Special Report

Sports Teams Running Out of Fans

Detailed Findings

Fan attendance can decline for any number of reasons — but poor performance is usually the culprit when ticket sales are down. Multiple consecutive losing seasons can try fans’ loyalty and ultimately hurt ticket sales. Many teams on this list have gone years without a playoff appearance. The Philadelphia Phillies, for example, a team with a 31% 10-year attendance decline at home games, has not had a postseason appearance in five years, and it is currently in last place in the league.

Ticket sales are also a measure of how loyal a team’s fan base is. Some teams on this list, including the Arizona Coyotes and Carolina Hurricanes, have only been based in their home cities since the mid-1990s. Fan loyalty for these teams may not be as strong as it is in cities that have hosted the same team for many decades.

Other teams on this list are further affected by a split market. Cities like Chicago and Los Angeles have two baseball teams each. With one market for two teams in the same sport, both the Chicago White Sox and the Los Angeles Angels are among the teams losing the most fans. In each case, the team losing fans has had fewer playoff appearances over the last decade than the team sharing their city.

Support for teams can also wane in the absence of a standout athlete. Before the Denver Nuggets had a 14% decline in average home game attendance, the team’s roster featured superstar Carmelo Anthony, one of the best and most exciting players in the NBA. After Anthony was traded to the New York Knicks in 2011, the Nuggets lost visibility nationwide and sold fewer tickets.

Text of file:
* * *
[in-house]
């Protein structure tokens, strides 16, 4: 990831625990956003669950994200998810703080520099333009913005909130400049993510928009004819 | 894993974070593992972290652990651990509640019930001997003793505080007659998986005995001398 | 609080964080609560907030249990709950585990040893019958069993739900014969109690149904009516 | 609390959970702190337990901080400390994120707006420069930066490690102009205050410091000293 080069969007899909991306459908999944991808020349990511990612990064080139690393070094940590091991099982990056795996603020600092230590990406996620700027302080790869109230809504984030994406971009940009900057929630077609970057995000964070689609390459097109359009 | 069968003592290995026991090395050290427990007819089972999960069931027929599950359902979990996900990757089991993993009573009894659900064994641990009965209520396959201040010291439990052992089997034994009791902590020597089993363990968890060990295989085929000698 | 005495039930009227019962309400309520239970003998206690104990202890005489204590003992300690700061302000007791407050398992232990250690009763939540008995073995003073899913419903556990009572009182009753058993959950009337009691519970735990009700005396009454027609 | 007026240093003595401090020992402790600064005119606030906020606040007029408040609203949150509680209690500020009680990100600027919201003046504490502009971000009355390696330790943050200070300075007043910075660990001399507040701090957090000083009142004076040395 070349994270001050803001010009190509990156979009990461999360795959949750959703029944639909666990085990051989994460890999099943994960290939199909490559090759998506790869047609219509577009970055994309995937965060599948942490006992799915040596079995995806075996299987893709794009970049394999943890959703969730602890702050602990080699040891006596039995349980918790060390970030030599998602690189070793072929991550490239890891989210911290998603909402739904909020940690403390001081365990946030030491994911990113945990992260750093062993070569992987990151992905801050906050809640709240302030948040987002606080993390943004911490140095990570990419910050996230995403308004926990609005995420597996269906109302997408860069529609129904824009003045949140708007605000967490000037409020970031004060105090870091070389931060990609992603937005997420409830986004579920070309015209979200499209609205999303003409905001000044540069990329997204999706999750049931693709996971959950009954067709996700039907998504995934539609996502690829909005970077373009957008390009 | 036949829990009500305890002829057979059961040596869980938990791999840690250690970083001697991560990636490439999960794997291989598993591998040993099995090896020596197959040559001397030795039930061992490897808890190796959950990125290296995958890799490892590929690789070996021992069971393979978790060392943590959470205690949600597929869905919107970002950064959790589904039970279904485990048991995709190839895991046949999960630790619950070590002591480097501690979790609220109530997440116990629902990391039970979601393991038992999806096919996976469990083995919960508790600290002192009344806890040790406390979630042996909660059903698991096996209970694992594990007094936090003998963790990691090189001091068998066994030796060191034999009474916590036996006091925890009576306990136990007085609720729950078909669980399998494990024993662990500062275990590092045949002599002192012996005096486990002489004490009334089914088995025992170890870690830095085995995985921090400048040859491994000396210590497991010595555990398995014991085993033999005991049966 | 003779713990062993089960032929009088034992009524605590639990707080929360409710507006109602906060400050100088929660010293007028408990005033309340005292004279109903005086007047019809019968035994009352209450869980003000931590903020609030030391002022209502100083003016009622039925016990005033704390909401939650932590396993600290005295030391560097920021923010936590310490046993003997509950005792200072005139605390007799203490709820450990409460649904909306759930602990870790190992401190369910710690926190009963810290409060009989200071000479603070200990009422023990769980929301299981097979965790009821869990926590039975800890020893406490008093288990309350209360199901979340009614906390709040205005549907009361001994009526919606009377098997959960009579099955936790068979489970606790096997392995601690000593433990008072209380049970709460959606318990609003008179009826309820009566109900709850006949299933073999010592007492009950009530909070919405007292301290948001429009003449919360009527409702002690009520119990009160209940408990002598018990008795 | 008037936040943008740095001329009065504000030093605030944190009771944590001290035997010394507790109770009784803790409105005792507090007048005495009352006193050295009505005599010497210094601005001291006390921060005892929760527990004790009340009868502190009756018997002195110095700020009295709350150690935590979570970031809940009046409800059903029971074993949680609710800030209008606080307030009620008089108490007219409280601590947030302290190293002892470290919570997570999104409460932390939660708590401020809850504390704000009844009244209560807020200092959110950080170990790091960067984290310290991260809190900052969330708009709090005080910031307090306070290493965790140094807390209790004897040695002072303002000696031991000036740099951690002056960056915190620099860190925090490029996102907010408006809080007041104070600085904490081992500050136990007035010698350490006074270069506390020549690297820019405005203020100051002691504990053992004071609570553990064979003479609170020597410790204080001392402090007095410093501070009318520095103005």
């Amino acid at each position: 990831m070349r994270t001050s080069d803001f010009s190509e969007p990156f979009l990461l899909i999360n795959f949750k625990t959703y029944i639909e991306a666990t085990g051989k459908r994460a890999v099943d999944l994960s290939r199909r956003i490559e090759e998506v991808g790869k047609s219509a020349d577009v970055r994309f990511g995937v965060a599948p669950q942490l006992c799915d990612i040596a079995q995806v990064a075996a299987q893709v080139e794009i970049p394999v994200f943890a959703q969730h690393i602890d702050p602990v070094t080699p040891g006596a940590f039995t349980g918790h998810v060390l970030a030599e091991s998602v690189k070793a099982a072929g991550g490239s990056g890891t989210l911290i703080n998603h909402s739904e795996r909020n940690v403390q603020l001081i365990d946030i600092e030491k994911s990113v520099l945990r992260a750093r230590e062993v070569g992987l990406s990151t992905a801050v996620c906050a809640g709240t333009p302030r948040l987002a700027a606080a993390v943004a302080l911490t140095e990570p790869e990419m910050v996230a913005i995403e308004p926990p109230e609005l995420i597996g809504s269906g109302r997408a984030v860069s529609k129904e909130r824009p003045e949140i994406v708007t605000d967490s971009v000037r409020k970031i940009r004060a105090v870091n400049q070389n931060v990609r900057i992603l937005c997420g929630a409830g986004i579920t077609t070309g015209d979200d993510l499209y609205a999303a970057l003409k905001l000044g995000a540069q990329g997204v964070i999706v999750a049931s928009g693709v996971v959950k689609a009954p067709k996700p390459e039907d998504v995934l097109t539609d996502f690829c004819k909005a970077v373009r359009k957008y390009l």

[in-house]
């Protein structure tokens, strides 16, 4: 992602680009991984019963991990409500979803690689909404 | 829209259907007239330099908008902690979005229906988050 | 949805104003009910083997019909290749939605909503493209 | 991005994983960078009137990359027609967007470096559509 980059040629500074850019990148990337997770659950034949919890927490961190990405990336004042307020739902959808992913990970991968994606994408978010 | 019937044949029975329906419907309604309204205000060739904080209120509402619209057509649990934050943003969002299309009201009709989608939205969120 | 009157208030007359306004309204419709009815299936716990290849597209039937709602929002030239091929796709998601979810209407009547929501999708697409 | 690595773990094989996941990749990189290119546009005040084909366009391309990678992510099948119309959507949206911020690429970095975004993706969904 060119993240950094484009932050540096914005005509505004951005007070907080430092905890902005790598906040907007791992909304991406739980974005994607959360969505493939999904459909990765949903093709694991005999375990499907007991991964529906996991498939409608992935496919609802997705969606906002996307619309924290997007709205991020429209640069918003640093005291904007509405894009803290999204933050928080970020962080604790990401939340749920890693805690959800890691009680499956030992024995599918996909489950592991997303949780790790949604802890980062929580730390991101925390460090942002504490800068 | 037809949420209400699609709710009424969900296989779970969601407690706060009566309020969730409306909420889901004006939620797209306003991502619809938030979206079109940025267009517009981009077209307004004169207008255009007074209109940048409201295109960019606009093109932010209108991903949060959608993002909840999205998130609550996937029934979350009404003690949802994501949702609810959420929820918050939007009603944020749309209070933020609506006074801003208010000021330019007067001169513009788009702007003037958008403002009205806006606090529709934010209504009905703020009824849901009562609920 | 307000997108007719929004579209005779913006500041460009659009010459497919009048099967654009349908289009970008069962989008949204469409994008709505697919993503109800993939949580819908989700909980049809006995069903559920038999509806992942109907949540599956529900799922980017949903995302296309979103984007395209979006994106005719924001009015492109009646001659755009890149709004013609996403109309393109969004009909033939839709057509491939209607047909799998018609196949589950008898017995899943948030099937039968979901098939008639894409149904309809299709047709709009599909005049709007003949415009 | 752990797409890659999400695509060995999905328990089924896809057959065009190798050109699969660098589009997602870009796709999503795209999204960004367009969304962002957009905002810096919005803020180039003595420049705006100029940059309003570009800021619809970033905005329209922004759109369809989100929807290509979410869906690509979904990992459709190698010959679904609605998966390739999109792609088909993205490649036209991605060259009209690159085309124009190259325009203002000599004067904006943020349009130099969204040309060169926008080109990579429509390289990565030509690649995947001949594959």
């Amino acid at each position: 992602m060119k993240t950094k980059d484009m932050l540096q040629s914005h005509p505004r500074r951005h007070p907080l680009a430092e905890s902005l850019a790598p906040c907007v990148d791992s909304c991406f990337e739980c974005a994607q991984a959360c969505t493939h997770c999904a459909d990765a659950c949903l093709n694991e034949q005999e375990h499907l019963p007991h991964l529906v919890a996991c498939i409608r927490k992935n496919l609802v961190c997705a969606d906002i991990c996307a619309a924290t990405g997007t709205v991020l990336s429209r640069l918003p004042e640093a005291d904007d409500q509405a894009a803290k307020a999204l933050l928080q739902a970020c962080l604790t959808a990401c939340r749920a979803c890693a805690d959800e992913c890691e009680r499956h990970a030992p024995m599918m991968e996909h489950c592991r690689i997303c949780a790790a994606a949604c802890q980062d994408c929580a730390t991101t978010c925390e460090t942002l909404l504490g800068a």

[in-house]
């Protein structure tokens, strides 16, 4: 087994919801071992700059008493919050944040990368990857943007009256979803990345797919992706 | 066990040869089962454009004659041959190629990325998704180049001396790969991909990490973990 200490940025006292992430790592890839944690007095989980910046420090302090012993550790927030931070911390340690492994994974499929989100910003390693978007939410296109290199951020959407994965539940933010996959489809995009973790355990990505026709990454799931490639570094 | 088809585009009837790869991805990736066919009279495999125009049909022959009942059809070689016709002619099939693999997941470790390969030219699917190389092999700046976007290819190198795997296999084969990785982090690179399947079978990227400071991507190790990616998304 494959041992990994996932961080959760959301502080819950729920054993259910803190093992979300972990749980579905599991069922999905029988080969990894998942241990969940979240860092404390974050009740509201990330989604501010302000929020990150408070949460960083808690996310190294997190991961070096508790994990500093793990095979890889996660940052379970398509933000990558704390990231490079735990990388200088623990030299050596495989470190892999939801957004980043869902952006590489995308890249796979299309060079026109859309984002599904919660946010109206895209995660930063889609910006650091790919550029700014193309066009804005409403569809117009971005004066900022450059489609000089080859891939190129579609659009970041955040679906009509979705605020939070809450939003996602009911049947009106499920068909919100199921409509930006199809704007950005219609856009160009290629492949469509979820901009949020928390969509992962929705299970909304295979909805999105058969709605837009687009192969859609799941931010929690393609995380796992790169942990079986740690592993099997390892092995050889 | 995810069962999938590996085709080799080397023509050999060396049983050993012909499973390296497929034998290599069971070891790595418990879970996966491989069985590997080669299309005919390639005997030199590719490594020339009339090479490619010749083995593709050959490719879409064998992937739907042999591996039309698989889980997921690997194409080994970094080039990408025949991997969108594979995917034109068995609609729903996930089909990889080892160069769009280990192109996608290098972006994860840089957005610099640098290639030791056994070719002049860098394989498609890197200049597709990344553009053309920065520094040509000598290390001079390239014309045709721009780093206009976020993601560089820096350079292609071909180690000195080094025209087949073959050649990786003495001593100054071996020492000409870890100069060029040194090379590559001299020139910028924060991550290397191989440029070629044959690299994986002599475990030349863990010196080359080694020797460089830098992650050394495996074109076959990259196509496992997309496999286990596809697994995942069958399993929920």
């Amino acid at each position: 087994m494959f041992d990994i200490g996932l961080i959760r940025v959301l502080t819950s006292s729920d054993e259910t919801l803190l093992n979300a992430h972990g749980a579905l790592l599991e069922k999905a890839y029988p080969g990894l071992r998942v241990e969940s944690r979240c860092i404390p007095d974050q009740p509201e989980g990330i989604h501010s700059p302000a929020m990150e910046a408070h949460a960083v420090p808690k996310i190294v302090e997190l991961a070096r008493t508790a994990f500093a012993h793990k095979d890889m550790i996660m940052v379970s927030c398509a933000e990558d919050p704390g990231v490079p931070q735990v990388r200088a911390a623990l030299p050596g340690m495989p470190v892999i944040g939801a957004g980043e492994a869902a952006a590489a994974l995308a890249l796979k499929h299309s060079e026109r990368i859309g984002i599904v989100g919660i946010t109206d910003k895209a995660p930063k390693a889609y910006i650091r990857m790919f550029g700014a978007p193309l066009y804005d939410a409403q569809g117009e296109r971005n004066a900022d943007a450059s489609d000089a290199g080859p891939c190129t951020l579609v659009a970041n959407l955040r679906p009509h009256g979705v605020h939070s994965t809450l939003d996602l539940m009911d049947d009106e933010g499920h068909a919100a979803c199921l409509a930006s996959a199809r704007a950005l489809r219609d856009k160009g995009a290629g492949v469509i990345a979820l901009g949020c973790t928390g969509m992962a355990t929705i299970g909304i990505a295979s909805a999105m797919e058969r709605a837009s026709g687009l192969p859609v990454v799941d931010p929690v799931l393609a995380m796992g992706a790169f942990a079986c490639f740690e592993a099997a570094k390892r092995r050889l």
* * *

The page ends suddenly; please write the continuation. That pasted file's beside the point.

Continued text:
Several teams on this list have also been the subject of controversy in recent years. Both the Washington Redskins and Cleveland Indians have come under fire for their logos and mascots, which many consider to be offensive to Native Americans. While the extent to which bad press hurts home game ticket sales is not clear, many potential fans may be turned off by the clubs’ insensitivity.


To determine the teams losing the most fans, 24/7 Wall St. reviewed 10-year percentage changes in average attendance at regular-season home games in the NHL, NBA, MLB, and NFL. Attendance figures are from ESPN and are as of the most recent completed season and the season 10 years prior. To avoid attendance declines based on a reduction in stadium capacity, franchises that built a new facility or moved to a new city in the intervening years were excluded. The average percentage of capacity filled during home games in a season for the NHL, NBA, and NFL also came from ESPN and is as of the most recently completed regular season. In the case of the MLB, average capacity filled is based on the average home game attendance from ESPN and officially listed stadium capacities. All current-season records are as of the morning of July 17, 2017. Due to insufficient attendance data, the Indianapolis Colts, Oakland Raiders, Miami Dolphins, and Minnesota Vikings — all NFL clubs — were not considered.

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